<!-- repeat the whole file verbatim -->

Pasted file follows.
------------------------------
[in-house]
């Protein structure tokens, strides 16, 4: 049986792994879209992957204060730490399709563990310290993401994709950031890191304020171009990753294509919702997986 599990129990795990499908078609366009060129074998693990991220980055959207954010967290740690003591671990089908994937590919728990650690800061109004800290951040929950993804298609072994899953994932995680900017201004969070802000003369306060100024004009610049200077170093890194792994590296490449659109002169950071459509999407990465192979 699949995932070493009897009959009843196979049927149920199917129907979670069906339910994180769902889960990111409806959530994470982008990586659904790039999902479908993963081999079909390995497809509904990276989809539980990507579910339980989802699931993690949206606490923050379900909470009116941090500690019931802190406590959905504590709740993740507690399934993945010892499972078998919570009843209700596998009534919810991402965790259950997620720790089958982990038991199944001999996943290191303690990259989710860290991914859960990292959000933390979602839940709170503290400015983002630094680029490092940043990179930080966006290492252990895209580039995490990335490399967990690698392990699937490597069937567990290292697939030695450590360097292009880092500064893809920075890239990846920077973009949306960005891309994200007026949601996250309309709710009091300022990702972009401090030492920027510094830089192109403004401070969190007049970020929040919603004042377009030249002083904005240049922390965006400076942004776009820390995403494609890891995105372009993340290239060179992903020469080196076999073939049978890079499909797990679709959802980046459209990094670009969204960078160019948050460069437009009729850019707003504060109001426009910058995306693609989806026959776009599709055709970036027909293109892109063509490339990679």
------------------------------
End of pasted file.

[in-house]
């Protein structure tokens, strides 16, 4: 049986792994879209992957204060730490399709563990310290993401994709950031890191304020171009990753294509919702997986 599990129990795990499908078609366009060129074998693990991220980055959207954010967290740690003591671990089908994937590919728990650690800061109004800290951040929950993804298609072994899953994932995680900017201004969070802000003369306060100024004009610049200077170093890194792994590296490449659109002169950071459509999407990465192979 699949995932070493009897009959009843196979049927149920199917129907979670069906339910994180769902889960990111409806959530994470982008990586659904790039999902479908993963081999079909390995497809509904990276989809539980990507579910339980989802699931993690949206606490923050379900909470009116941090500690019931802190406590959905504590709740993740507690399934993945010892499972078998919570009843209700596998009534919810991402965790259950997620720790089958982990038991199944001999996943290191303690990259989710860290991914859960990292959000933390979602839940709170503290400015983002630094680029490092940043990179930080966006290492252990895209580039995490990335490399967990690698392990699937490597069937567990290292697939030695450590360097292009880092500064893809920075890239990846920077973009949306960005891309994200007026949601996250309309709710009091300022990702972009401090030492920027510094830089192109403004401070969190007049970020929040919603004042377009030249002083904005240049922390965006400076942004776009820390995403494609890891995105372009993340290239060179992903020469080196076999073939049978890079499909797990679709959802980046459209990094670009969204960078160019948050460069437009009729850019707003504060109001426009910058995306693609989806026959776009599709055709970036027909293109892109063509490339990679």